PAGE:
The problem starts in the home. If parents were more involved with their children and their education, our schools would be producing smarter students and the kids would be less exposed to undesirable influences.

Don't like the dumbing down of curriculum? Get involved with your local school board.

Don't like you sixth grade (or younger) daughter being shown how to put a condom on a cucumber? Get involved with your local school board.

Don't like your kids being taught to worship B.O. and Co.? Get involved with your local school board.

How many times have we read of stories involving the examples of the sort I just gave? How often do the followups detail the local parents' outrage having a desired effect on the problem? It may not happen 100% of the time but it DOES happen the majority of the time. The squeaking wheel gets the grease.

Start "squeaking" before the problem surfaces, not afterwards. Be proactive and not reactive.

Bottom line, don't let your kid's education run on AUTO. Then those few added hours of schooltime can be beneficial, as pointed out by PattyinCT. Blithely assuming the teachers are on the same wavelength as yourself will lead to a rude awakening.

matthew archbold said...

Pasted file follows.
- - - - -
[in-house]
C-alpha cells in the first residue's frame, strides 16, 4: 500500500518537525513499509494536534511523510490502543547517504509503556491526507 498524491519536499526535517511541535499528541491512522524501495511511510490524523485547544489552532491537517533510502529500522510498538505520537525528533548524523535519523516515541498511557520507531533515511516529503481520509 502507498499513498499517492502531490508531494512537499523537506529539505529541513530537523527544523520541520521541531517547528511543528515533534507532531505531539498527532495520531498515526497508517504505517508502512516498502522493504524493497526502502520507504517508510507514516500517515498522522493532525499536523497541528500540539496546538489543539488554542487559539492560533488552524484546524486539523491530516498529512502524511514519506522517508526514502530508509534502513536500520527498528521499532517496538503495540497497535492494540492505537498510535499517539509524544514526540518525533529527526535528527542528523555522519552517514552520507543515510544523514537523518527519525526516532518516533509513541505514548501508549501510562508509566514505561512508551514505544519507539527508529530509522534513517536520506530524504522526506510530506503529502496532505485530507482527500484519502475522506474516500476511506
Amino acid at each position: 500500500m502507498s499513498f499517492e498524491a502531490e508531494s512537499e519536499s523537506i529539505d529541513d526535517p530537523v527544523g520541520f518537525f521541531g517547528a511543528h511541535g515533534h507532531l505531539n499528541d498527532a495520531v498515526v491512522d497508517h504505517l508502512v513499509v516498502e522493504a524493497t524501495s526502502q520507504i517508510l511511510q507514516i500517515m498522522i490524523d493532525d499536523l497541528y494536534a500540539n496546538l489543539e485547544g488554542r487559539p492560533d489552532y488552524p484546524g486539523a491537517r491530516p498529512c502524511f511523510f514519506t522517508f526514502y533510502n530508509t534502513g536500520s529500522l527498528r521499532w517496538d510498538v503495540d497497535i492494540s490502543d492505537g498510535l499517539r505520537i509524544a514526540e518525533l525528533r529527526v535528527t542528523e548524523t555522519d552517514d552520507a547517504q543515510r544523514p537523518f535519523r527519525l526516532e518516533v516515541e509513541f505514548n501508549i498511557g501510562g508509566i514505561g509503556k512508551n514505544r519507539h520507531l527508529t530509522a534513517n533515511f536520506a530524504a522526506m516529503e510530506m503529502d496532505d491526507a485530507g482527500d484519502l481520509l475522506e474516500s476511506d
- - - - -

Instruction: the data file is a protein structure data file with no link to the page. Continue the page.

This simply will funnel more money to the teacher's union who can put more money behind Democrats.

Diane said...

Um... I'm a teacher. So is my husband. Make our day 12 hours, week 7 days, and THEN take the summer... Good luck finding someone to take our jobs.

Seriously, the government doesn't need to take over the raising of our children. Talk about nanny state...

Katie said...

Sad :/ I agree that I don't necessarily think it's a bad thing to have the school open more for children who have no parent or guardian at home, but I also don't believe that's truly Duncan's goal. I agree that it's about control of our children. I honestly believe that in my lifetime, homeschooling will either become illegal, or so regulated that it will be virtually impossible. Homeschooling is a huge threat to the progressives/liberals because it takes the power to shape and mold our children's minds out of their hands.

Jonathan said...

I take issue with John Hetman's statement. I am a product of a largely underperforming public school (13 years, K- 12) AND a top-tier private college. I am neither semi-literate nor a "stepford" person, as he so neatly put it. Rather, I am well-educated and literate, clinging to the few shreds of moral decency that still exist in this "cesspool". Let's not make blanket statements and unfair generalizations. Schools are not to blame; parents are.

On another note, why is the federal government involved in public education? I don't remember that enumerated power in the Constitution...

Micah said...

If this ever happens, I will emigrate or else flee so far into the country they'll never find me. The whole country is going nuts witn ideology and "government knows best" mentality.